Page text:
Digital Privacy 101

Most privacy experts agree that there are essentially two things that can protect the privacy of individuals in today’s digital world: policy and technology. This largely explains the key role of lawyers and technologists in this particular advocacy.

Posts like this one will zero in on the technology side of the discussion, and will feature software available out there—and more importantly, free—that people can use to safeguard their privacy online. At the outset, I wish to make it clear that I am in no way affiliated with the organizations or individuals who developed these programs. Suffice to say, my endorsement generally proceeds from the fact that I also use them, and they are recommended by people whose expertise on this subject I respect greatly. At the end of the day, I leave it to you, dear reader, to carry out your own research should you wish to try out any of the software listed below.

 

Tor

You have the likes of Apple’s Safari and Google’s Chrome. And then you have Tor—an online browser that maintains the confidentiality of your online activities. It keeps your identity secret, protects your Web traffic from Internet surveillance, and can also be used to bypass Internet filters (read: censorship). To do this, the Tor software hides your IP address from the websites you access while also hiding the websites you access from third parties who might be monitoring your traffic. This is very useful for circumventing online filters so that you can access content from (or publish content to) websites that would otherwise be restricted in your area or organization. Although Tor also tries its best to encrypt communications into and throughout its network, this protection does not extend to websites that are accessible through unencrypted channels (i.e., websites that do not support HTTPS). Finally, one important detail to remember when using Tor is that the anonymity it provides comes with a price: speed. The program’s way of keep your identity secret almost always means your browsing experience will be slower than if you connect directly to the Internet using other browsers. [HOW TO USE (Mac Users)]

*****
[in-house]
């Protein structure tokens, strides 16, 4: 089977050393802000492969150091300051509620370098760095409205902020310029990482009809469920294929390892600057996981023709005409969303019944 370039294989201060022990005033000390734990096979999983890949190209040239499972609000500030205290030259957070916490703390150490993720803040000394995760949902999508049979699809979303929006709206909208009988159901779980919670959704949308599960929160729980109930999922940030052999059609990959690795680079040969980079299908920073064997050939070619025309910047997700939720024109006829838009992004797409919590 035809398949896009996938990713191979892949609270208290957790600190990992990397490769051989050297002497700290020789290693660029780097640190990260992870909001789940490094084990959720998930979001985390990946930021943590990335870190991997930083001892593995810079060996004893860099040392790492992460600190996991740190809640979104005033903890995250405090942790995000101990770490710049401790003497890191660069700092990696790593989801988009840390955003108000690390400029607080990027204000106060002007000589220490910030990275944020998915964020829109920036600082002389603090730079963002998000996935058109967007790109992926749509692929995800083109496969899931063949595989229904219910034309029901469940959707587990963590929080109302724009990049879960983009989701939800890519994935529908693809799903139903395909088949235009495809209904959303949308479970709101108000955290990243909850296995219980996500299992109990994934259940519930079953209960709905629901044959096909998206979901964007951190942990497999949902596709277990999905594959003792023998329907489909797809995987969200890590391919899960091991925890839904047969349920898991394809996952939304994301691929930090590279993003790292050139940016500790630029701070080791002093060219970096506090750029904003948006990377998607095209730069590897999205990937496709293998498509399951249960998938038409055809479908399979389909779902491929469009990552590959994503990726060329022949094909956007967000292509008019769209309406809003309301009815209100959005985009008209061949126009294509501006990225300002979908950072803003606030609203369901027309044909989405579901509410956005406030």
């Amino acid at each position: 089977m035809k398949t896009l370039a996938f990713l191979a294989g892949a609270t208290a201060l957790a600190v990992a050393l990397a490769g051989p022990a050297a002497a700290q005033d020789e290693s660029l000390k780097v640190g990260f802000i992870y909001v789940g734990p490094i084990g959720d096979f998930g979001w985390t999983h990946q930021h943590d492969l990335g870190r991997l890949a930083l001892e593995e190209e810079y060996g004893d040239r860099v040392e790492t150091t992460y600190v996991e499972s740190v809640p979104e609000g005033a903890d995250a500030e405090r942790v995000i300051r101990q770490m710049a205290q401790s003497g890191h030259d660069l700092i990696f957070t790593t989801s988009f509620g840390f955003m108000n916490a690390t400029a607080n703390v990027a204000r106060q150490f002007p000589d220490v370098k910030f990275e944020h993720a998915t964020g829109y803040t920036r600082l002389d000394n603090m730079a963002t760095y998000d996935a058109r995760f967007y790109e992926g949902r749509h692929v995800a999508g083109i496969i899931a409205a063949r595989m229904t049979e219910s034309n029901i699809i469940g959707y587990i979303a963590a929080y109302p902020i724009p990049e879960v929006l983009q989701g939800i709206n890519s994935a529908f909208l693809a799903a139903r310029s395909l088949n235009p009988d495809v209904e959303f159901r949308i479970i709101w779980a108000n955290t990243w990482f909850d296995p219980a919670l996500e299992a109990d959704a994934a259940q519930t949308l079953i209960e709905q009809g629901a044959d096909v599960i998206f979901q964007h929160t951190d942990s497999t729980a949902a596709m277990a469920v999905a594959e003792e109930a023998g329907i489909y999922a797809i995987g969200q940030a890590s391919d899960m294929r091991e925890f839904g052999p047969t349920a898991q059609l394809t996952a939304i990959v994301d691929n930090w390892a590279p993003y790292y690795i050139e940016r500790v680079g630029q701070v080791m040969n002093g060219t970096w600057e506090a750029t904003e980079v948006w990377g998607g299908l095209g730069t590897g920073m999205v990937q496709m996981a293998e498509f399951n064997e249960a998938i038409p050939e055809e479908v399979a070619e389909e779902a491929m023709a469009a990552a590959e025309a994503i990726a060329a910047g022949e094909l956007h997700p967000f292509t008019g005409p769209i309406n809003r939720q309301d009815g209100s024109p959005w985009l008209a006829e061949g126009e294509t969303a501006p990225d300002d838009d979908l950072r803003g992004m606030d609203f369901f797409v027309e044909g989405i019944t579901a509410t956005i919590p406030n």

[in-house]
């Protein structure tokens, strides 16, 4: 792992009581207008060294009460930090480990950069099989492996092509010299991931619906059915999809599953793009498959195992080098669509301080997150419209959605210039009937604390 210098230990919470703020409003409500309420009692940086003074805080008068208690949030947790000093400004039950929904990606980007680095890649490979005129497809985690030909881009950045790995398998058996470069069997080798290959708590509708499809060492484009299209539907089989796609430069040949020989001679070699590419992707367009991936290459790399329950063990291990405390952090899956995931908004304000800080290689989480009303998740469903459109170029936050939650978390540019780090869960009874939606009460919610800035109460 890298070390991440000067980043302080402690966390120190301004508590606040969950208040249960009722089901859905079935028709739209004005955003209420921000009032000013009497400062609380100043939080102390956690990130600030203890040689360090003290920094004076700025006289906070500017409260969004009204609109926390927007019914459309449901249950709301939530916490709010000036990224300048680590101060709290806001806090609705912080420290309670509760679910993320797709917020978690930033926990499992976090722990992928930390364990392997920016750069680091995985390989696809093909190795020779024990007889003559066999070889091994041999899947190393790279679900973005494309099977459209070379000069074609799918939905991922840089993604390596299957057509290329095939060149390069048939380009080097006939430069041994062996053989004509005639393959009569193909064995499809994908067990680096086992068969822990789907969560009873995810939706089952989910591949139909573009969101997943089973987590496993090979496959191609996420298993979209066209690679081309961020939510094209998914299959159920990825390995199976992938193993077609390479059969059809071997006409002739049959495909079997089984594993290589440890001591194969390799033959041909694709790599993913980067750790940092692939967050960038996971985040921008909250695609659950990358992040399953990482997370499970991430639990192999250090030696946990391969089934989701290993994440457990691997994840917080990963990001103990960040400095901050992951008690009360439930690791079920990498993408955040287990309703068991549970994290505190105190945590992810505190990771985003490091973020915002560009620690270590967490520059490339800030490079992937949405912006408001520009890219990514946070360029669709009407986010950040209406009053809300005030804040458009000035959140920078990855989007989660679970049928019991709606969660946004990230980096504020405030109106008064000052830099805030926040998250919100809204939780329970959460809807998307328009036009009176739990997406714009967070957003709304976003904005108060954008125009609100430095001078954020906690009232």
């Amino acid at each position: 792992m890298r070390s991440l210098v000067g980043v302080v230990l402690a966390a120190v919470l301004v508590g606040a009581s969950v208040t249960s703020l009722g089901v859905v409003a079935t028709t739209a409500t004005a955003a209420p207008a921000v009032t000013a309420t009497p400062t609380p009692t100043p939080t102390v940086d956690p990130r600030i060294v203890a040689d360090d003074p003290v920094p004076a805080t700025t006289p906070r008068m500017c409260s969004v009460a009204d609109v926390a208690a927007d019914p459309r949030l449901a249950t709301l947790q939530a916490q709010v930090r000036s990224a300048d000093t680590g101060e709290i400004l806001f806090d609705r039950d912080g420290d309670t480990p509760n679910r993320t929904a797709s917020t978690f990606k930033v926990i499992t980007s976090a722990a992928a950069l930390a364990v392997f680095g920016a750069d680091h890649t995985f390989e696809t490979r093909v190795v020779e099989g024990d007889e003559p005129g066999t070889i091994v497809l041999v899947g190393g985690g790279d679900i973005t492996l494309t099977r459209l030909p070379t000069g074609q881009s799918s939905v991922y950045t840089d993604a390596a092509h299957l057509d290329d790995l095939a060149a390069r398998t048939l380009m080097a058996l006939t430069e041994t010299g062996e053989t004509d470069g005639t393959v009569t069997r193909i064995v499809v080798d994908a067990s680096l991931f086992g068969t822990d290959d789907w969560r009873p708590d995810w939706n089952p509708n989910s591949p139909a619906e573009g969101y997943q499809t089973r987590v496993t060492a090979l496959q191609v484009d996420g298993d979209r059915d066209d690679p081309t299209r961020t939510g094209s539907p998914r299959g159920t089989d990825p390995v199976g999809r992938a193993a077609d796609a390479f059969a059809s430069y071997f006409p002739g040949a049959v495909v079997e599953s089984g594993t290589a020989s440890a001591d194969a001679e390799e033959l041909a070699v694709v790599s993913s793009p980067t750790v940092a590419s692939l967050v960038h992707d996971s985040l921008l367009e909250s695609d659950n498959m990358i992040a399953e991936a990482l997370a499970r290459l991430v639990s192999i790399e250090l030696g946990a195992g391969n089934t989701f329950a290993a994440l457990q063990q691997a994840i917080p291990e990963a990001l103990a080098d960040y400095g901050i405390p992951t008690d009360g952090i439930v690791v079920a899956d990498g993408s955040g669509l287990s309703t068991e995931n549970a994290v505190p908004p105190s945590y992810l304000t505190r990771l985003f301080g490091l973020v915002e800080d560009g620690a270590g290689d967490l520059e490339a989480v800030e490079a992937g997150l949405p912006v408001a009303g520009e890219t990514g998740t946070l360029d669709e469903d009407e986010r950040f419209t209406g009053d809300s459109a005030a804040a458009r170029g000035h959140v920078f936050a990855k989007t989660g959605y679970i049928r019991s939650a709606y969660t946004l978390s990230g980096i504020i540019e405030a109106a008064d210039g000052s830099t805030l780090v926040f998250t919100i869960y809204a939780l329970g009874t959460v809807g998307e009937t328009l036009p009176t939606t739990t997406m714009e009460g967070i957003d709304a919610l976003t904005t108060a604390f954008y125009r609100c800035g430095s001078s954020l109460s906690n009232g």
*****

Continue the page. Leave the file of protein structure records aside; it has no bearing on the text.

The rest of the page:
Jitsi

People who often chat online would find Jitsi quite handy. It is a cross-platform, free, and open-source software for Instant Messaging (IM), Voice over IP (VoIP) and video chat that provides reliable end-to-end encryption for text chats using Off-the-Record (OTR) protocol. It is compatible with many popular IM and telephony services (e.g., Jabber, Facebook Messenger, AIM, ICQ, MSN, Yahoo! Messenger, etc.), which means that, in your desire to communicate securely, you can actually use your existing accounts. Your communication would be inaccessible to third parties, such as government or corporate surveillance platforms, including those who operate the chat services themselves (e.g., Facebook, Google, etc.). Unfortunately, the protection it offers for voice chats is considered “experimental”, at best. Users are also forewarned that, while Jitsi will protect the content of conversations, service providers can still monitor certain metadata about these conversations. Thus, if you want protection that include even metadata, you should consider a trusted, independent service provider. [HOW TO USE (Mac Users)]

VeraCrypt